As Lithium-Ion Batteries Grow in Prominence, Safety Remains Top Consideration

Safer Handling
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When energy is involved, safety is always a major point of emphasis, particularly in the material handling field. Founded in 2023, the Advanced Energy Council (AEC) is an industry group within MHI that represents companies that produce, implement and support advanced energy technologies and accessories. Safety unsurprisingly is a focus of the new group’s efforts so far.

lithium ion batteries for modern commerce

Lithium-ion batteries for modern commerce

“With any energy source for electricity, there’s always the potential for it to dissipate as heat and fire instead of as electricity as it’s intended,” said Robin Schneider, vice chair of the AEC and director of marketing at MHI member Green Cubes Technology Corporation. “So, safety is inherently a concern. Part of what our group is doing is looking holistically at how we can safely and efficiently power material handling equipment.”

Lithium-ion batteries are the focus of the AEC group. While the batteries represent a relatively new energy source, they are growing in popularity as a sustainable, safe option for powering such material handling equipment as forklifts and autonomous mobile robots. From the outset of their introduction to the field, Maxim Khabur, chair of the AEC, said safety was the chief consideration.

“Safety has always been a priority for facility managers and other responsible managers who are buying forklifts and forklift batteries, so safety has always been on the radar as one of the necessary product features for lithium-ion batteries,” said Khabur, who is director of marketing at MHI member OneCharge, a manufacturer of lithium industrial batteries.

In particular, lithium-ion batteries are emerging as an alternative to the lead-acid batteries that have traditionally been used in material handling. Lead-acid batteries have safety parameters built into them, but “there are also some things that make them inherently somewhat dangerous,” said Schneider.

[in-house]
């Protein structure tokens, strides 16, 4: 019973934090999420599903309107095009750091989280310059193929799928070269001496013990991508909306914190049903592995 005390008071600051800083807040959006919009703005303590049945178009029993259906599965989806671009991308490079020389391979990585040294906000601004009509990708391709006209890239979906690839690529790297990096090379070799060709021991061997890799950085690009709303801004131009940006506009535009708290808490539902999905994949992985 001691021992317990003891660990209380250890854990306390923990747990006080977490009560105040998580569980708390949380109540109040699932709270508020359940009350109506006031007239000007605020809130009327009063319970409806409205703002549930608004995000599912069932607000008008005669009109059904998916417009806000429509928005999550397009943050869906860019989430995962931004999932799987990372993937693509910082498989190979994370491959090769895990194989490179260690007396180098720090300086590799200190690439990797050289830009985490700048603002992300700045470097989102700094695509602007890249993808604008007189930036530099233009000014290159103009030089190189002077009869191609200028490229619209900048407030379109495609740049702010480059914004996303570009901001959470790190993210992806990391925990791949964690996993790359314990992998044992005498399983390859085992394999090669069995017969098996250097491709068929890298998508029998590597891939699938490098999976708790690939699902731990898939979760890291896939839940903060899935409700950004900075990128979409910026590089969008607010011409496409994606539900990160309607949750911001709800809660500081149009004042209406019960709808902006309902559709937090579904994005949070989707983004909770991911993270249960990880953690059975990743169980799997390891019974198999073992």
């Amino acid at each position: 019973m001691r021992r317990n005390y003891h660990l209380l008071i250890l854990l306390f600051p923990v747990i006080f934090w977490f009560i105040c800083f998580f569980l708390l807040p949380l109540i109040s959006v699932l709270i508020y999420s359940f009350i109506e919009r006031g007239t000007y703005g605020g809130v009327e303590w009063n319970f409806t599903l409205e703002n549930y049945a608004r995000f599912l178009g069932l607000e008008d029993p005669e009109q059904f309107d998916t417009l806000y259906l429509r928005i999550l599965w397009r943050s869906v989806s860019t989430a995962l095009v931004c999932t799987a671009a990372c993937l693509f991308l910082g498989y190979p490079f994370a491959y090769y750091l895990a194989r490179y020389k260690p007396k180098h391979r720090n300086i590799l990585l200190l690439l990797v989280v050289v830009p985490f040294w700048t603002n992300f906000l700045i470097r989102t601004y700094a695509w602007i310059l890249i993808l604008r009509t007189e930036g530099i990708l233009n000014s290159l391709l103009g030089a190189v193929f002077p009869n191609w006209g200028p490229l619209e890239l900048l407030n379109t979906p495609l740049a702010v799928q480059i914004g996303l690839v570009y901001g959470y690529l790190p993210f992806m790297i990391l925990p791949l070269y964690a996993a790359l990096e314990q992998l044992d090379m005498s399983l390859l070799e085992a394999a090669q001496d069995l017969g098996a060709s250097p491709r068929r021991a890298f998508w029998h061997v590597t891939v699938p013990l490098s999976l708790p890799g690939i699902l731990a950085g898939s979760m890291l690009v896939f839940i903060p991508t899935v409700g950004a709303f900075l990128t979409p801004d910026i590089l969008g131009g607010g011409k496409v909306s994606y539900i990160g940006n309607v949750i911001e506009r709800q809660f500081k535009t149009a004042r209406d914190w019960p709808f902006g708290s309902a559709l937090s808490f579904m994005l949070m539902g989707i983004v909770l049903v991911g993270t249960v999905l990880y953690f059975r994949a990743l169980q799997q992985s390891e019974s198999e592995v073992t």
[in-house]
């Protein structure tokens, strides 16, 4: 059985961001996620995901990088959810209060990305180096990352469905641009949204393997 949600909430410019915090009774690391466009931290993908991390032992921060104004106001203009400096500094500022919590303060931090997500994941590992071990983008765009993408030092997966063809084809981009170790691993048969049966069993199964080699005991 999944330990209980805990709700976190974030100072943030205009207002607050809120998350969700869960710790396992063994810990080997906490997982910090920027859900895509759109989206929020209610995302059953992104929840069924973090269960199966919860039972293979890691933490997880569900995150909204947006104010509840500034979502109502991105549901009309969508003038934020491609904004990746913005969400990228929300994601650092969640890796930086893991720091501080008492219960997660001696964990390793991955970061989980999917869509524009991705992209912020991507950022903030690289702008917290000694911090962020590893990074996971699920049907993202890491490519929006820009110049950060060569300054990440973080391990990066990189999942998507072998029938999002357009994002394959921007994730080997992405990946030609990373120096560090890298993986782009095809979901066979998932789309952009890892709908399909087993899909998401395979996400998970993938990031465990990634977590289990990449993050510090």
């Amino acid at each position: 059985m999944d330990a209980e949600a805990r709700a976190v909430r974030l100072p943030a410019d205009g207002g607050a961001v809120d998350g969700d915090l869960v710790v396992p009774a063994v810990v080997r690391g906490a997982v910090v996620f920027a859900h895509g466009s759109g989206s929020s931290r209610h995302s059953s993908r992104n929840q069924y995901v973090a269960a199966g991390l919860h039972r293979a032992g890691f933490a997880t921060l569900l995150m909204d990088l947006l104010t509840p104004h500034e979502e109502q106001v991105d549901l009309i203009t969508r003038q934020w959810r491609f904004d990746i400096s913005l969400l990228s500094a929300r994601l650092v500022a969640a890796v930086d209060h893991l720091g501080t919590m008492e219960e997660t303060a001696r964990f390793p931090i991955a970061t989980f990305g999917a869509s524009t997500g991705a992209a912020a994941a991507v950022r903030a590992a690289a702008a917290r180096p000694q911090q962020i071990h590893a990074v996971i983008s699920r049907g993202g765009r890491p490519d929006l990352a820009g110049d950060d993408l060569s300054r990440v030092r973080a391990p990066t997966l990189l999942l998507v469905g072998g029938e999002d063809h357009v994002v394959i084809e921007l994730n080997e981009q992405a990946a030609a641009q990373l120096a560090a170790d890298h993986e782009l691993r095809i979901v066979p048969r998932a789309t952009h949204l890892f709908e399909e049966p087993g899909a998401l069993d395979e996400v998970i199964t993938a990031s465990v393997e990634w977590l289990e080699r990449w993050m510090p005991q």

Some lead-acid batteries need to regularly undergo a maintenance process called “watering, which carries with it a risk for acid spills,” Schneider said. Other types of lead-acid batteries do not require watering but do have shorter lifecycles and get depleted, requiring them to be traded for a replacement, especially with heavy-duty cycles.

Because the batteries are so heavy, removing and installing them can be hazardous, leading to occasional injuries such as strained backs and crushed fingers or toes, Schneider said.

“This is continuous and a source of concern for warehouse managers,” Khabur said.

A lithium-ion battery does not require watering or being routinely replaced. While commercial lithium-ion batteries typically also are heavy by design, they might need to be replaced about once every five years instead of three times a day like some lead-acid batteries, Schneider said.

“A lithium-ion battery can run a 24/7 duty cycle with opportunity charging without ever having to be swapped out, so it can be a permanently embedded solution within the lift truck or within the robot,” Schneider said. “That of course is significantly safer.”

Some lithium batteries do pose a risk for thermal runaway, which can produce heat, outgassing and more rarely, fire. Thermal runaway is uncommon, and many safety features are in place to prevent the condition. Khabur said fires are increasingly rare and occur in “cheaper batteries that people are using inappropriately.”

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